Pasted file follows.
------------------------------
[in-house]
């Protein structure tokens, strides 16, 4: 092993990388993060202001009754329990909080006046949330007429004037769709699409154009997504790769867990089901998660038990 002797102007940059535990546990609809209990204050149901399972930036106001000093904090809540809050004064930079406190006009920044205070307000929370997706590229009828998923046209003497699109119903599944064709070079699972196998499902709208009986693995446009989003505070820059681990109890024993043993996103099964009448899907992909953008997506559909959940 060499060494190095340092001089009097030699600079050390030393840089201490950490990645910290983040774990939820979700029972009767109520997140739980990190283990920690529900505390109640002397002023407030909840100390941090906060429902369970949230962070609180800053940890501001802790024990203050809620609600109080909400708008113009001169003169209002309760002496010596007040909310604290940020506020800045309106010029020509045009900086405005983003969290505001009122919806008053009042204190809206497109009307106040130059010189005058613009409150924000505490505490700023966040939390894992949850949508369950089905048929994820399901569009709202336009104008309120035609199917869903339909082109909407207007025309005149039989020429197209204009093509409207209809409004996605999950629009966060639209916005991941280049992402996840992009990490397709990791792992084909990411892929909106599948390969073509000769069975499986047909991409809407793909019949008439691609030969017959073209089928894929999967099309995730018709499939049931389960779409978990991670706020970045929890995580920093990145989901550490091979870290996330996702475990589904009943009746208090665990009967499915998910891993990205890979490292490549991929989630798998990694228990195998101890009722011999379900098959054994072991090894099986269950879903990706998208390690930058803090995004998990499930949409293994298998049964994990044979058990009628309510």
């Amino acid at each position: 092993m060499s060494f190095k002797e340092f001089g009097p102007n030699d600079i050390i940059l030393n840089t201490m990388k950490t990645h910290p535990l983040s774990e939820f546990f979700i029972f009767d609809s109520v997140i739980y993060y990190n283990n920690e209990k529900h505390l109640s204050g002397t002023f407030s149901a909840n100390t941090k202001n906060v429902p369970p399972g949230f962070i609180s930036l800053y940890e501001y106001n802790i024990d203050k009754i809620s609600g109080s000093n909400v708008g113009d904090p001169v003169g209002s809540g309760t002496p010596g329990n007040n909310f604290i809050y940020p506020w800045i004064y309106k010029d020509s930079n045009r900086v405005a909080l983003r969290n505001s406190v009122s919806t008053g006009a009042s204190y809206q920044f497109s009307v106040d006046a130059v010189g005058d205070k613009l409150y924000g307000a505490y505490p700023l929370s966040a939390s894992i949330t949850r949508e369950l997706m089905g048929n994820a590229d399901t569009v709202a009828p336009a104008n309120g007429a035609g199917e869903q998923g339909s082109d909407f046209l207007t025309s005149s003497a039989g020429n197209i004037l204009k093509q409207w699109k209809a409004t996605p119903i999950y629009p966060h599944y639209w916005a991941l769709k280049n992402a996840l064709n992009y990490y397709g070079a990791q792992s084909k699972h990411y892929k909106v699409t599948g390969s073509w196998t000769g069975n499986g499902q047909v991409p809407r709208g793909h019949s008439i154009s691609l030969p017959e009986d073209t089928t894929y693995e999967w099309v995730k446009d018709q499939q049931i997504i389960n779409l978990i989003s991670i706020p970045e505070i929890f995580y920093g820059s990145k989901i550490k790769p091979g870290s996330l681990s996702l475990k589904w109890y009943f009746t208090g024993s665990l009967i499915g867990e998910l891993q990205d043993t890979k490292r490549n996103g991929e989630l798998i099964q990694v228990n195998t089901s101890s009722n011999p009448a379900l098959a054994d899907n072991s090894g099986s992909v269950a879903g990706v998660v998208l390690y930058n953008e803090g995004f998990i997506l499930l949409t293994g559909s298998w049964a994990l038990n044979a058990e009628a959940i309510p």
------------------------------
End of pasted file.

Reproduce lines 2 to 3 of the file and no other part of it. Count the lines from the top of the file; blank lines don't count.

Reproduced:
């Protein structure tokens, strides 16, 4: 092993990388993060202001009754329990909080006046949330007429004037769709699409154009997504790769867990089901998660038990 002797102007940059535990546990609809209990204050149901399972930036106001000093904090809540809050004064930079406190006009920044205070307000929370997706590229009828998923046209003497699109119903599944064709070079699972196998499902709208009986693995446009989003505070820059681990109890024993043993996103099964009448899907992909953008997506559909959940 060499060494190095340092001089009097030699600079050390030393840089201490950490990645910290983040774990939820979700029972009767109520997140739980990190283990920690529900505390109640002397002023407030909840100390941090906060429902369970949230962070609180800053940890501001802790024990203050809620609600109080909400708008113009001169003169209002309760002496010596007040909310604290940020506020800045309106010029020509045009900086405005983003969290505001009122919806008053009042204190809206497109009307106040130059010189005058613009409150924000505490505490700023966040939390894992949850949508369950089905048929994820399901569009709202336009104008309120035609199917869903339909082109909407207007025309005149039989020429197209204009093509409207209809409004996605999950629009966060639209916005991941280049992402996840992009990490397709990791792992084909990411892929909106599948390969073509000769069975499986047909991409809407793909019949008439691609030969017959073209089928894929999967099309995730018709499939049931389960779409978990991670706020970045929890995580920093990145989901550490091979870290996330996702475990589904009943009746208090665990009967499915998910891993990205890979490292490549991929989630798998990694228990195998101890009722011999379900098959054994072991090894099986269950879903990706998208390690930058803090995004998990499930949409293994298998049964994990044979058990009628309510």
């Amino acid at each position: 092993m060499s060494f190095k002797e340092f001089g009097p102007n030699d600079i050390i940059l030393n840089t201490m990388k950490t990645h910290p535990l983040s774990e939820f546990f979700i029972f009767d609809s109520v997140i739980y993060y990190n283990n920690e209990k529900h505390l109640s204050g002397t002023f407030s149901a909840n100390t941090k202001n906060v429902p369970p399972g949230f962070i609180s930036l800053y940890e501001y106001n802790i024990d203050k009754i809620s609600g109080s000093n909400v708008g113009d904090p001169v003169g209002s809540g309760t002496p010596g329990n007040n909310f604290i809050y940020p506020w800045i004064y309106k010029d020509s930079n045009r900086v405005a909080l983003r969290n505001s406190v009122s919806t008053g006009a009042s204190y809206q920044f497109s009307v106040d006046a130059v010189g005058d205070k613009l409150y924000g307000a505490y505490p700023l929370s966040a939390s894992i949330t949850r949508e369950l997706m089905g048929n994820a590229d399901t569009v709202a009828p336009a104008n309120g007429a035609g199917e869903q998923g339909s082109d909407f046209l207007t025309s005149s003497a039989g020429n197209i004037l204009k093509q409207w699109k209809a409004t996605p119903i999950y629009p966060h599944y639209w916005a991941l769709k280049n992402a996840l064709n992009y990490y397709g070079a990791q792992s084909k699972h990411y892929k909106v699409t599948g390969s073509w196998t000769g069975n499986g499902q047909v991409p809407r709208g793909h019949s008439i154009s691609l030969p017959e009986d073209t089928t894929y693995e999967w099309v995730k446009d018709q499939q049931i997504i389960n779409l978990i989003s991670i706020p970045e505070i929890f995580y920093g820059s990145k989901i550490k790769p091979g870290s996330l681990s996702l475990k589904w109890y009943f009746t208090g024993s665990l009967i499915g867990e998910l891993q990205d043993t890979k490292r490549n996103g991929e989630l798998i099964q990694v228990n195998t089901s101890s009722n011999p009448a379900l098959a054994d899907n072991s090894g099986s992909v269950a879903g990706v998660v998208l390690y930058n953008e803090g995004f998990i997506l499930l949409t293994g559909s298998w049964a994990l038990n044979a058990e009628a959940i309510p």